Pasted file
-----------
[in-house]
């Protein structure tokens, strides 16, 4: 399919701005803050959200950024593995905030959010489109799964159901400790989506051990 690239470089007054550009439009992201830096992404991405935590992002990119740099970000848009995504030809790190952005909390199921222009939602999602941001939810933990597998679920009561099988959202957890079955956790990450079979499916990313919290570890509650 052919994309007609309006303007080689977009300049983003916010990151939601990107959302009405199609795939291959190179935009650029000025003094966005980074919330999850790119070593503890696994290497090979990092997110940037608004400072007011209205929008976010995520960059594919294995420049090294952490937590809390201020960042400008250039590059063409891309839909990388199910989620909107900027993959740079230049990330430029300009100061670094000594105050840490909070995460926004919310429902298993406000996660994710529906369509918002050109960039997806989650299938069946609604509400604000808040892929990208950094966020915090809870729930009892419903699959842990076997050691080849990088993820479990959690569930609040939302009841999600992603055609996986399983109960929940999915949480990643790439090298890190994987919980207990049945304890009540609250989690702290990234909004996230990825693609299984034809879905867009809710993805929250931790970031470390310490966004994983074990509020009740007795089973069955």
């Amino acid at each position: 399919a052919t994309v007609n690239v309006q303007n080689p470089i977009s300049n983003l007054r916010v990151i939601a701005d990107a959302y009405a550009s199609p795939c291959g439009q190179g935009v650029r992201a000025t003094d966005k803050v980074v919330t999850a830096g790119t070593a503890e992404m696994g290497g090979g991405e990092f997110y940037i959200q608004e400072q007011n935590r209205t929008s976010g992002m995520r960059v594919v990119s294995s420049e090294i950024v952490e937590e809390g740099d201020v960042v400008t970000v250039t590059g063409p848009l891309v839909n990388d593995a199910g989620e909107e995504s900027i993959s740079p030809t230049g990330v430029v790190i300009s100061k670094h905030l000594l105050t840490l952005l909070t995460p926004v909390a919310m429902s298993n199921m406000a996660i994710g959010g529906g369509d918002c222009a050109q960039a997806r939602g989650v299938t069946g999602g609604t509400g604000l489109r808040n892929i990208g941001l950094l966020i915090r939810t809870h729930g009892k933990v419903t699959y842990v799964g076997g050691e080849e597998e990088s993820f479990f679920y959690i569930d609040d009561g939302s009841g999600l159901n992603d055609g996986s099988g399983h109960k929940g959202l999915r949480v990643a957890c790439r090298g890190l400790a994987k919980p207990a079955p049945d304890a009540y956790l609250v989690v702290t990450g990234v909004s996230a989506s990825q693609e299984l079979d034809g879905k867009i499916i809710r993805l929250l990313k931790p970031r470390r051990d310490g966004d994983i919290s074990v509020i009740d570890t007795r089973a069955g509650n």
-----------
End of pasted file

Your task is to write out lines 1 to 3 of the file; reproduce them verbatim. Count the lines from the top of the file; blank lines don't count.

[in-house]
């Protein structure tokens, strides 16, 4: 399919701005803050959200950024593995905030959010489109799964159901400790989506051990 690239470089007054550009439009992201830096992404991405935590992002990119740099970000848009995504030809790190952005909390199921222009939602999602941001939810933990597998679920009561099988959202957890079955956790990450079979499916990313919290570890509650 052919994309007609309006303007080689977009300049983003916010990151939601990107959302009405199609795939291959190179935009650029000025003094966005980074919330999850790119070593503890696994290497090979990092997110940037608004400072007011209205929008976010995520960059594919294995420049090294952490937590809390201020960042400008250039590059063409891309839909990388199910989620909107900027993959740079230049990330430029300009100061670094000594105050840490909070995460926004919310429902298993406000996660994710529906369509918002050109960039997806989650299938069946609604509400604000808040892929990208950094966020915090809870729930009892419903699959842990076997050691080849990088993820479990959690569930609040939302009841999600992603055609996986399983109960929940999915949480990643790439090298890190994987919980207990049945304890009540609250989690702290990234909004996230990825693609299984034809879905867009809710993805929250931790970031470390310490966004994983074990509020009740007795089973069955």
């Amino acid at each position: 399919a052919t994309v007609n690239v309006q303007n080689p470089i977009s300049n983003l007054r916010v990151i939601a701005d990107a959302y009405a550009s199609p795939c291959g439009q190179g935009v650029r992201a000025t003094d966005k803050v980074v919330t999850a830096g790119t070593a503890e992404m696994g290497g090979g991405e990092f997110y940037i959200q608004e400072q007011n935590r209205t929008s976010g992002m995520r960059v594919v990119s294995s420049e090294i950024v952490e937590e809390g740099d201020v960042v400008t970000v250039t590059g063409p848009l891309v839909n990388d593995a199910g989620e909107e995504s900027i993959s740079p030809t230049g990330v430029v790190i300009s100061k670094h905030l000594l105050t840490l952005l909070t995460p926004v909390a919310m429902s298993n199921m406000a996660i994710g959010g529906g369509d918002c222009a050109q960039a997806r939602g989650v299938t069946g999602g609604t509400g604000l489109r808040n892929i990208g941001l950094l966020i915090r939810t809870h729930g009892k933990v419903t699959y842990v799964g076997g050691e080849e597998e990088s993820f479990f679920y959690i569930d609040d009561g939302s009841g999600l159901n992603d055609g996986s099988g399983h109960k929940g959202l999915r949480v990643a957890c790439r090298g890190l400790a994987k919980p207990a079955p049945d304890a009540y956790l609250v989690v702290t990450g990234v909004s996230a989506s990825q693609e299984l079979d034809g879905k867009i499916i809710r993805l929250l990313k931790p970031r470390r051990d310490g966004d994983i919290s074990v509020i009740d570890t007795r089973a069955g509650n």